Gold has gained mostly on the back of massive stimulus measures and very low-interest rates and on the fear of coronavirus breaching new highs daily, keeping in mind that the precious metal performed well in 2008/2009 during the financial crisis but reached all-time highs in 2011 only when the Fed was providing ample monetary support to the markets. Now, central banks around the globe are keeping an open-ended monetary policy (not to be reduced anytime soon), why are we not seeing gold break prior highs?
Historically, gold has always been a safe-haven option, widely considered a hedge against inflation and currency debasement but with so much happening with the global economies due to the pandemic, most financial assets have lost their norm. Typically, when Wall Street is having a lousy day, gold would be rising. It hasn’t been that simple with the risk-on, risk-off sentiment as the dollar can act as a safe-haven, competing with gold for cash amongst worried investors, especially when it comes to US-China tensions.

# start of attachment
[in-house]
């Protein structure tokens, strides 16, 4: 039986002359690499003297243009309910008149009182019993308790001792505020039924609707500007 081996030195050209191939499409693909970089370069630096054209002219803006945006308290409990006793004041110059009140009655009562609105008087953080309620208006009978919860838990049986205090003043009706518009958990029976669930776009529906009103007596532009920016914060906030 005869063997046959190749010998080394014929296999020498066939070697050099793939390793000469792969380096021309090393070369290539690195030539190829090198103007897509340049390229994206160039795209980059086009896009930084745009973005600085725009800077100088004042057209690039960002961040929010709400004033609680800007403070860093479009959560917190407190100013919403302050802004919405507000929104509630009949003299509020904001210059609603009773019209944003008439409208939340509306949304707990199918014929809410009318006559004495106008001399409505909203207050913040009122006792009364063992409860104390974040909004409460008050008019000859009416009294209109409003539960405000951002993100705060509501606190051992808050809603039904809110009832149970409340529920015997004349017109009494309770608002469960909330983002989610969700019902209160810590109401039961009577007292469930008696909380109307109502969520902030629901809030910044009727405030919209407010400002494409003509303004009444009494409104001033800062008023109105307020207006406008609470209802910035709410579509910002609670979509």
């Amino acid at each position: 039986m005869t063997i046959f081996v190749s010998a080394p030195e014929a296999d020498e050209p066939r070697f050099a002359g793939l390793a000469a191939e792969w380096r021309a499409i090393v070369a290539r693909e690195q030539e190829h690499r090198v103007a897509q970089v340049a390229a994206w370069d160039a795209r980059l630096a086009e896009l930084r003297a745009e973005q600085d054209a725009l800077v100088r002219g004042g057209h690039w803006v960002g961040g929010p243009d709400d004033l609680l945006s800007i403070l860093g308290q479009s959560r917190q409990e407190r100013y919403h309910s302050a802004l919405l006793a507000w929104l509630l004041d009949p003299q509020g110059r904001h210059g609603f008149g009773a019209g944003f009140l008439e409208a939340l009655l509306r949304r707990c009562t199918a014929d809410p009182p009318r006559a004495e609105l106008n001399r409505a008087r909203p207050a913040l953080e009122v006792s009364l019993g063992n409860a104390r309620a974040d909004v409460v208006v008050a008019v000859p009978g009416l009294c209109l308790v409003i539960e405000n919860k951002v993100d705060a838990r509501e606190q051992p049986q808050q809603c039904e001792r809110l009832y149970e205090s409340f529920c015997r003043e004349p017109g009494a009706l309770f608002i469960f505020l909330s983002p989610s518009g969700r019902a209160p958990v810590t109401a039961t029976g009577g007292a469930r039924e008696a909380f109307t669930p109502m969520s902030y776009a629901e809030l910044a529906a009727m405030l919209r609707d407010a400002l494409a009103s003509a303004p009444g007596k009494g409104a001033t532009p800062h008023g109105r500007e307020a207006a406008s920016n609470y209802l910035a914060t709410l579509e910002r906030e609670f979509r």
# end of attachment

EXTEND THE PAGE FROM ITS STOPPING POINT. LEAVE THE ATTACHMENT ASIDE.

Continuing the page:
This time around the Fed is utilizing its monetary policies more elaborately by establishing new credit and liquidity facilities to alleviate severe dislocations that arose in several financial markets and to support the flow of credit to households, businesses, and state and local governments. Moreover, the Fed and several other central banks announced the expansion and enhancement of dollar liquidity swap lines and the introduction of a new temporary repurchase agreement facility for foreign monetary authorities. Furthermore, several adjustments made to its regulatory and supervisory regime to facilitate market functioning and reduce regulatory impediments to banks supporting households, businesses, and municipal customers affected by COVID-19. With all this said, the dollar seems to be the leech tied around gold’s further upside.
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